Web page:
• A number of public buildings were bombarded by Israeli forces in the first days of Operation "Cast Lead". They included the Palestinian Legislative Council (PLC), or parliament, the Ministries of Foreign Affairs, Labour, Housing and Construction, Finance and Justice, Gaza Central Prison, virtually all the police stations throughout the Gaza Strip and Hamas-affiliated TV stations and newspapers (there is no evidence that the Hamas-affiliated media was used to broadcast or publish orders relating to the conduct of hostilities).

    Another view of the United Nations School that was deliberately targeted and destroyed. The Jewish military destroyed more than 240 schools in Gaza during their 10-day "Cast Lead" operation.
    The justification for them being targeted was provided by Major Avital Leibovitch, an Jewish army spokeswoman, who stated that "Anything affiliated with Hamas is a legitimate target".97

    A senior intelligence officer told the New York Times that the army attacked "both aspects of Hamas - its resistance or military wing and its dawa, or social wing," arguing that Hamas was all of a piece and in a war, its instruments of political and social control were as legitimate a target as its rocket caches.98

    This doctrine is not new. Since 2000, Israeli forces have repeatedly bombarded public infrastructure and official PA buildings both in Gaza and in the West Bank, including the presidential compounds, ministries, prisons, police stations, and Gaza’s airport and power station.

    However, many public buildings attacked by Israeli forces housed neither fighters nor weapons and did not serve as command and control centres. There is no evidence they served any military purpose and hence cannot be considered military objectives. Their bombardment constituted direct attacks on civilian objects, a serious violation of international humanitarian law and a war crime.


  • An indication of the scale of the destruction of Gaza’s industry and business and its financial implications is the amount of aid – US$4,481 million – pledged by international donors for the Early Recovery and Reconstruction Plan for Gaza at the International Conference in Support of the Palestinian Economy for the Reconstruction of Gaza, held in March 2009.99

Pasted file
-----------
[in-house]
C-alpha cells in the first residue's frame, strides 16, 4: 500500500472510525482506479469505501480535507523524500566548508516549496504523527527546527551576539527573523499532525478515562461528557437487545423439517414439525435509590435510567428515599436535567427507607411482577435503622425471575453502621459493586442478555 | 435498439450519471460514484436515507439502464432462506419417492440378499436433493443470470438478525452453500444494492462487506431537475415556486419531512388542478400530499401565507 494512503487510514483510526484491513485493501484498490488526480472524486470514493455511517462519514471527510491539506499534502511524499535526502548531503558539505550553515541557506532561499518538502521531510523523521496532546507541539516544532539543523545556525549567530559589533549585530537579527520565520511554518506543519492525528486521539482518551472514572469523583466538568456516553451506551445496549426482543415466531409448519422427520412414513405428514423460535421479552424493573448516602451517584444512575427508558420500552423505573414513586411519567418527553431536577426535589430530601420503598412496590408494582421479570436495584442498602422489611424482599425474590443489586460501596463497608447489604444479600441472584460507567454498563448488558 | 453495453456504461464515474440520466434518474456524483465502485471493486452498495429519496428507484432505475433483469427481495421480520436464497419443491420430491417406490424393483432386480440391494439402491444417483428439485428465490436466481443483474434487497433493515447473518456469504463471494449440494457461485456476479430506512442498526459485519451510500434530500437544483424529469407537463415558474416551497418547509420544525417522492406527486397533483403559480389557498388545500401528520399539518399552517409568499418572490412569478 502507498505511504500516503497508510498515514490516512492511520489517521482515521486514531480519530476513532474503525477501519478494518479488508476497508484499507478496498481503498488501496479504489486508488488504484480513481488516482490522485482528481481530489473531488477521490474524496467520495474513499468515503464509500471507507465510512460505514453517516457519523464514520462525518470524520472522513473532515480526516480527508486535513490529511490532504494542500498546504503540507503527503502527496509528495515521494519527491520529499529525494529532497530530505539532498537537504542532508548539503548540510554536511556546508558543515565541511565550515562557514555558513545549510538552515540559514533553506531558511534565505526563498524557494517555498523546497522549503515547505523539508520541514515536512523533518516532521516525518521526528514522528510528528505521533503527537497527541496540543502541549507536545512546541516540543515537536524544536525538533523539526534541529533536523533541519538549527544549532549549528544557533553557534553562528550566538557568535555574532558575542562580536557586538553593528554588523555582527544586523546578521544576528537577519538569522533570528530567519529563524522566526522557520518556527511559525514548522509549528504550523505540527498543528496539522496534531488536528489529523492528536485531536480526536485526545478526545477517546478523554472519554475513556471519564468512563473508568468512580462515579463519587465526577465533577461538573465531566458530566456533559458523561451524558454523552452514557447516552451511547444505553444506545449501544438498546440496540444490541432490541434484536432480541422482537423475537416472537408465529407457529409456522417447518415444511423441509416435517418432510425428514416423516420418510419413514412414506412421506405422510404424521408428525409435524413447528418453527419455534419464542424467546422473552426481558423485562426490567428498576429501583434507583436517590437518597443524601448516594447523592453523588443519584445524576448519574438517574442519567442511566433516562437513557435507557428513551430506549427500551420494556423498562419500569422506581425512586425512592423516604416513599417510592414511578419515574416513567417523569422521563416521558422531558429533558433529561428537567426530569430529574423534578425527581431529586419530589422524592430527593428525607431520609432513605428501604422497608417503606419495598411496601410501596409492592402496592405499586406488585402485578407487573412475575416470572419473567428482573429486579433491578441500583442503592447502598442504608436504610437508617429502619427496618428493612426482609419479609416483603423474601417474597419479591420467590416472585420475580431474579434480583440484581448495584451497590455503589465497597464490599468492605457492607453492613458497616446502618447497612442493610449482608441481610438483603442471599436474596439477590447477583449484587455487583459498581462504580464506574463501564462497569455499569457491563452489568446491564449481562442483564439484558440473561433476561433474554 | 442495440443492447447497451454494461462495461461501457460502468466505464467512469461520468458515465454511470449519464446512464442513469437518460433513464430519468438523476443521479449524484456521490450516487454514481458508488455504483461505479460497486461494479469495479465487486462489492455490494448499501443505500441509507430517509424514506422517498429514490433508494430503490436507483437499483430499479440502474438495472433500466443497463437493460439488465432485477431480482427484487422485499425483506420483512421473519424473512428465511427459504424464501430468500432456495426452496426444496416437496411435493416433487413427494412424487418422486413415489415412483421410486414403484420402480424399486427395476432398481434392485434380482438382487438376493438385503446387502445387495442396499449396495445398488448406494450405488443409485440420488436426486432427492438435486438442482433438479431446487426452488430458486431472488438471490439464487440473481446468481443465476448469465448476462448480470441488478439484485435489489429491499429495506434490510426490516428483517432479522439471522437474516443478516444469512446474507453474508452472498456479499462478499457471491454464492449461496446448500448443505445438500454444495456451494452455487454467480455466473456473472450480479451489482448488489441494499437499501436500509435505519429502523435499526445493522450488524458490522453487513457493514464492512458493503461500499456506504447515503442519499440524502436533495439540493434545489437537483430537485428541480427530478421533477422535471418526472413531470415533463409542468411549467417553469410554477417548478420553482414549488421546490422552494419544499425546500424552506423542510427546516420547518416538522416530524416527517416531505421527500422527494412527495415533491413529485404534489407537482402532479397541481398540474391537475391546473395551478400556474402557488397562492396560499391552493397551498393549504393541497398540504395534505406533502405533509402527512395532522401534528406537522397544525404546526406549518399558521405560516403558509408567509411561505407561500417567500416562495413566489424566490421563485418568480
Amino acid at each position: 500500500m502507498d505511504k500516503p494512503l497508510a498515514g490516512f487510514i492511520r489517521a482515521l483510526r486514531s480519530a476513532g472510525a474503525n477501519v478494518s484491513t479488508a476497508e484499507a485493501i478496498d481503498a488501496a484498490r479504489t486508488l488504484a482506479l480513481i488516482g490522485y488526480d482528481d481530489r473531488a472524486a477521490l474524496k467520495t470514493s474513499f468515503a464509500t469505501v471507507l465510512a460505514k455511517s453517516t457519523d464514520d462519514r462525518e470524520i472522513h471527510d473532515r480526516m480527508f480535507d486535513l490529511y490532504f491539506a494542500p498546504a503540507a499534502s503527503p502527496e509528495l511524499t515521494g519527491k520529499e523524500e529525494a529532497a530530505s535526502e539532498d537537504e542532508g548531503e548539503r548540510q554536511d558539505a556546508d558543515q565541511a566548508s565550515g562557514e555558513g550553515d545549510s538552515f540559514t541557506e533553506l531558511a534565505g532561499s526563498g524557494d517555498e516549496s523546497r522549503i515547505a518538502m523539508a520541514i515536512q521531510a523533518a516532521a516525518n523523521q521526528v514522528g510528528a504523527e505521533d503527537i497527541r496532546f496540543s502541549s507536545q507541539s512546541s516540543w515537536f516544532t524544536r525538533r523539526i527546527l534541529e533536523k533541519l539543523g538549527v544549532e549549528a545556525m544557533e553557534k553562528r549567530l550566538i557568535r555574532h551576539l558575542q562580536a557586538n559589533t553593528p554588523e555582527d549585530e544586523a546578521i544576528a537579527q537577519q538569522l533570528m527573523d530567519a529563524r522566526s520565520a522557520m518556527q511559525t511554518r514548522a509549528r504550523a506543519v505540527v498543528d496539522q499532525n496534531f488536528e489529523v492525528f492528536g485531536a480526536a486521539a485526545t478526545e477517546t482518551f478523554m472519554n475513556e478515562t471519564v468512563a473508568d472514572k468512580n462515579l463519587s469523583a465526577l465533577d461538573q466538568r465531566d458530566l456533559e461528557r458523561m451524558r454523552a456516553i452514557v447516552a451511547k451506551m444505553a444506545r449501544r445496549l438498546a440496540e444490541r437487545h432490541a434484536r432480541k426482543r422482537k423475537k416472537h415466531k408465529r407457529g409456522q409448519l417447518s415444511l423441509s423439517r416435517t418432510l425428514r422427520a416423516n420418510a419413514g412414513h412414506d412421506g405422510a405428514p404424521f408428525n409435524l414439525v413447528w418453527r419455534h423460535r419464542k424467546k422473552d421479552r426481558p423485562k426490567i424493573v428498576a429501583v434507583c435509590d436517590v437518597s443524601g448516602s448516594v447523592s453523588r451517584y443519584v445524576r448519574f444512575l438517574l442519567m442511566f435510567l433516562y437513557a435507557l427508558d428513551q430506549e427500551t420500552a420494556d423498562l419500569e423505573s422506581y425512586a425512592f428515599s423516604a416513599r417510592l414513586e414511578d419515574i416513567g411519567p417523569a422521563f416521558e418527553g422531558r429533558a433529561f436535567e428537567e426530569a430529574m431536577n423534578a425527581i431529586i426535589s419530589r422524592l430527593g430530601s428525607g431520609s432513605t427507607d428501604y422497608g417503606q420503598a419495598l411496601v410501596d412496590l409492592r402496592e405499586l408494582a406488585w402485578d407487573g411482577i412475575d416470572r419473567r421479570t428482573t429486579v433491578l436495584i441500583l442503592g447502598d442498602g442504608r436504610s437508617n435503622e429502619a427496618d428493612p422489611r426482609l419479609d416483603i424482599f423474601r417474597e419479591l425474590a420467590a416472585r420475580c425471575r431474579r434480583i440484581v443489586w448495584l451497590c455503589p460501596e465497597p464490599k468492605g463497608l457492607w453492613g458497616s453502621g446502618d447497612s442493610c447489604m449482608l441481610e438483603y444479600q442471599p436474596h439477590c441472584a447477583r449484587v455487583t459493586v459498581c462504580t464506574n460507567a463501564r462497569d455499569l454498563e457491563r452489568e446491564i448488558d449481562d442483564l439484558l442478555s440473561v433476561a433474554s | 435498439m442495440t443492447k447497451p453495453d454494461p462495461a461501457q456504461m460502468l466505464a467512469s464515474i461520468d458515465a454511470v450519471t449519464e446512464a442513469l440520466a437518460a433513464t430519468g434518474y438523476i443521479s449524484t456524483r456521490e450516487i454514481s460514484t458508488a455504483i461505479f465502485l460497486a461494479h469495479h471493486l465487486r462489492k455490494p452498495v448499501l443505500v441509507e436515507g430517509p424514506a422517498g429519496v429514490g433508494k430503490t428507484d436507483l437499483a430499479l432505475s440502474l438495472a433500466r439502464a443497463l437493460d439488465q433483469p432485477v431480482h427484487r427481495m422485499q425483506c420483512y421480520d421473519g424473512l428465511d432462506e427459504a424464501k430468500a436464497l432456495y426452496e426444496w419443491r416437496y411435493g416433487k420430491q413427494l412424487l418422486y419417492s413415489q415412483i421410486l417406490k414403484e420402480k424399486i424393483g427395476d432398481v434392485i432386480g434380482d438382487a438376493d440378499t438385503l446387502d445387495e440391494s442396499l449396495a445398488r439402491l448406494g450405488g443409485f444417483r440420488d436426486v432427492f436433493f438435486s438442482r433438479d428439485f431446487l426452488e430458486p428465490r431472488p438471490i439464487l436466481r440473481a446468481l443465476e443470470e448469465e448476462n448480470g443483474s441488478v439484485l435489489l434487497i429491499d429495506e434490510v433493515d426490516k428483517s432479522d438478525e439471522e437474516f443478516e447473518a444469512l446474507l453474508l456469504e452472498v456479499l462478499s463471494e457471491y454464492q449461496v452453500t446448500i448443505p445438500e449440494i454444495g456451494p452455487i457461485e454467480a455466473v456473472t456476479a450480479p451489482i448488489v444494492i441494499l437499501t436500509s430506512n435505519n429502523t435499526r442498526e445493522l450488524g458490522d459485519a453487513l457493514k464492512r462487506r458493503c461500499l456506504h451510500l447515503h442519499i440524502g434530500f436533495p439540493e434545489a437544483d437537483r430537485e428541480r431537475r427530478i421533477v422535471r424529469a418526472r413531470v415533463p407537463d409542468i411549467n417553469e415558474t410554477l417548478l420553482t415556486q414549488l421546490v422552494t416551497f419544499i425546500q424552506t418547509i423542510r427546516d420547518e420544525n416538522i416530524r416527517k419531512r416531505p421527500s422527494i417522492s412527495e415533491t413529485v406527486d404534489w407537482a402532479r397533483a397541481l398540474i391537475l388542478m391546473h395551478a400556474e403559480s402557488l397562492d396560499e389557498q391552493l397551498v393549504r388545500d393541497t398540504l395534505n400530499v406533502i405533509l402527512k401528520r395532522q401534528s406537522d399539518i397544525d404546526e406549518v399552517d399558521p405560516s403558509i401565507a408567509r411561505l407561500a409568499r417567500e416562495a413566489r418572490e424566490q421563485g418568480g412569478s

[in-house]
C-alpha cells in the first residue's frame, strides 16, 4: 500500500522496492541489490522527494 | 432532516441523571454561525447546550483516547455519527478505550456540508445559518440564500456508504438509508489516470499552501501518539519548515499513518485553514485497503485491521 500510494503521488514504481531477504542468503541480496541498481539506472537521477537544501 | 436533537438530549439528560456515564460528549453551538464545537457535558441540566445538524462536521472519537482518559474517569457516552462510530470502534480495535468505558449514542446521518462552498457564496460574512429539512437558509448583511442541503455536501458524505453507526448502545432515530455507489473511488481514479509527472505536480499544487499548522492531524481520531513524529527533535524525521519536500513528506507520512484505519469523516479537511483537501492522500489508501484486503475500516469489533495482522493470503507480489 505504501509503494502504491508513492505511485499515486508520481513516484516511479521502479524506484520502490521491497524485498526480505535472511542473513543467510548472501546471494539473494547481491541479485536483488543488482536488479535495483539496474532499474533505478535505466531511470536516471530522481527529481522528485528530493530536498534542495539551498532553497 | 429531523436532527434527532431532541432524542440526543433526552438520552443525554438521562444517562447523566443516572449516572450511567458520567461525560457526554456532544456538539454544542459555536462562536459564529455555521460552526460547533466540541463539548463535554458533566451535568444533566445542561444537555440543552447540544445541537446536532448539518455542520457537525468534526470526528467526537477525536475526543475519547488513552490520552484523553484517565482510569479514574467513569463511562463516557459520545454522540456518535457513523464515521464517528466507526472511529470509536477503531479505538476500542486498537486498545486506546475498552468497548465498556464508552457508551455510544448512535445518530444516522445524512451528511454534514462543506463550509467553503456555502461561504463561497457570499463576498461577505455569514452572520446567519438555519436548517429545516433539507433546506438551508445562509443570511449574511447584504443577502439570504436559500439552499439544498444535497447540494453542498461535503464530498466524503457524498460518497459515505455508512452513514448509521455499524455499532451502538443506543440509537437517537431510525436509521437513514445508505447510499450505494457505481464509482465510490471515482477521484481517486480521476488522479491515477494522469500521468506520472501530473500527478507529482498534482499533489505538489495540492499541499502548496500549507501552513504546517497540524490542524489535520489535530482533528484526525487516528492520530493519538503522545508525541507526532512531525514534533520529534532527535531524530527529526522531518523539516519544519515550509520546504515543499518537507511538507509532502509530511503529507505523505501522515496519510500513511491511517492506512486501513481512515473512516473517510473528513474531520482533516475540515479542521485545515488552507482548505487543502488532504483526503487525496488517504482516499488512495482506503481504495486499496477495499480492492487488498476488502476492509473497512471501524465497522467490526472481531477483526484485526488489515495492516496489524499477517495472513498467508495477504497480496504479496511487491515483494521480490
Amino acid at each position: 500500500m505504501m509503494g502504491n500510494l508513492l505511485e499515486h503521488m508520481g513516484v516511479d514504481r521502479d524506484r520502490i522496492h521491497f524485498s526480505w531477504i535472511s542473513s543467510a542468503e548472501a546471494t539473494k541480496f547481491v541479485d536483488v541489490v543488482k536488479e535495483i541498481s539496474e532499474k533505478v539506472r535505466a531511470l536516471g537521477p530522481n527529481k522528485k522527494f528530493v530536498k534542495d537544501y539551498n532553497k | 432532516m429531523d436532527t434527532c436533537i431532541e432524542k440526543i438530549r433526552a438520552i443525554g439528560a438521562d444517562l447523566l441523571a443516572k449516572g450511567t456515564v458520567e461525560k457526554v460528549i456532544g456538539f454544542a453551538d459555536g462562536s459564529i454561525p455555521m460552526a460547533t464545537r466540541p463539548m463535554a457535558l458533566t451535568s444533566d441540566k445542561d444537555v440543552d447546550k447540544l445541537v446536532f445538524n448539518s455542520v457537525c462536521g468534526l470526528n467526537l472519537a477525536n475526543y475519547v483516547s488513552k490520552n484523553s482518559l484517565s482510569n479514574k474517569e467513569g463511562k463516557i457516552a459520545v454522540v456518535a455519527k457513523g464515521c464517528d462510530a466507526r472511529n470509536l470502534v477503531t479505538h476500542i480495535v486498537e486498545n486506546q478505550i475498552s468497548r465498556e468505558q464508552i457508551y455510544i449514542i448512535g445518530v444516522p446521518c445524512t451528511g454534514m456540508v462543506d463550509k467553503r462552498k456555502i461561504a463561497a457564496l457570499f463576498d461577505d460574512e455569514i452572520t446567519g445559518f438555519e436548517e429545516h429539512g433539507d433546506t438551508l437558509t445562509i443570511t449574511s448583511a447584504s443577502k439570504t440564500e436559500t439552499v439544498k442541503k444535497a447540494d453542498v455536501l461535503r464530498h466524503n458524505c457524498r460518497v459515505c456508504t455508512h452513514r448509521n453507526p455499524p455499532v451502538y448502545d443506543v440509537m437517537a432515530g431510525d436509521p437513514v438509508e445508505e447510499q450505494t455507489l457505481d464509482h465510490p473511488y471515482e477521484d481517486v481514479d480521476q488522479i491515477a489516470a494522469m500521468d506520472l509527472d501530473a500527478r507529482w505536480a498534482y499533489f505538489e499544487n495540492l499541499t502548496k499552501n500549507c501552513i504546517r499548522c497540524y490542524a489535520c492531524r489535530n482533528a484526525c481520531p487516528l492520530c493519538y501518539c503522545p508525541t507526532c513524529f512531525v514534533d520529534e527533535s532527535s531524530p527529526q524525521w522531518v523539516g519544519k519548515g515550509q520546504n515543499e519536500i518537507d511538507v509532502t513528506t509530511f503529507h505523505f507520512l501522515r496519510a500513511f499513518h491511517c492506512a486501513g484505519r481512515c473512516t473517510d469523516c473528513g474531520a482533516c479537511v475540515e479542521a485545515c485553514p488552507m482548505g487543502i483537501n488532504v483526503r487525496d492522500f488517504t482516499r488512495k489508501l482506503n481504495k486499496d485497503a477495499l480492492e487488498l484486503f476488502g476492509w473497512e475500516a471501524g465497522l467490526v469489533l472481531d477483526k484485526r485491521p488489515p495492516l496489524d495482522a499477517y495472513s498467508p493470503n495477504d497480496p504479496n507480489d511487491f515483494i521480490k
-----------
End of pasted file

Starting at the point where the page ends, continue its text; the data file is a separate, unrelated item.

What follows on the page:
Between 600 and 700 factories, workshops and businesses were destroyed or damaged, according to the Palestinian Union of Businesses and the Palestinian Federation of Industries. Given the already dire economic situation in Gaza, the impact on residents is particularly severe and will seal the fate of many businesses. Many simply will not survive. Moreover, reconstruction and repair is being hampered by the shortages of most goods and materials, shortages that have plagued Gaza for almost two years.

    An old woman sits in the street, with a small plastic bag containing her only remaining possessions after the Jewish military destroyed the entire residential complex where she lived, in a devastating air attack. The Jewish military later claimed the bombardment was an "accident".
    Five months after the end of the conflict, thousands of families are still waiting for glass to repair windows shattered by the bombardments. Israel does not allow glass panes, like most building and other material, into Gaza.

    A cement company supplied some 35-40 per cent of all the concrete used in Gaza up to 2007, when Israel stopped allowing cement and other construction material into Gaza.

    The cement plant, and all its machinery and vehicles were destroyed during Operation "Cast Lead"

    Scores of factories, workshops and packing houses located in the industrial area were all destroyed.

    Among them was the largest and oldest food factory in Gaza, established in 1962, which belongs to the al-Wadiya family.102

    It employed 270 people and produced ice cream, biscuits and sweets. It was the only large factory which had managed to continue producing in spite of the blockade and was the exclusive distributor of the giant Israeli food company Tnuva in Gaza. Dozens of vehicles were also destroyed.

    After Israeli forces left on 18 January, the area looked as if it had been wrecked by an earthquake, except that it was littered with Israeli anti-tank mines (many of these had failed to explode and were collected by the police) and cartridges of Israeli 120mm tank shells. The distinct track marks of tanks and armoured vehicles could be seen everywhere.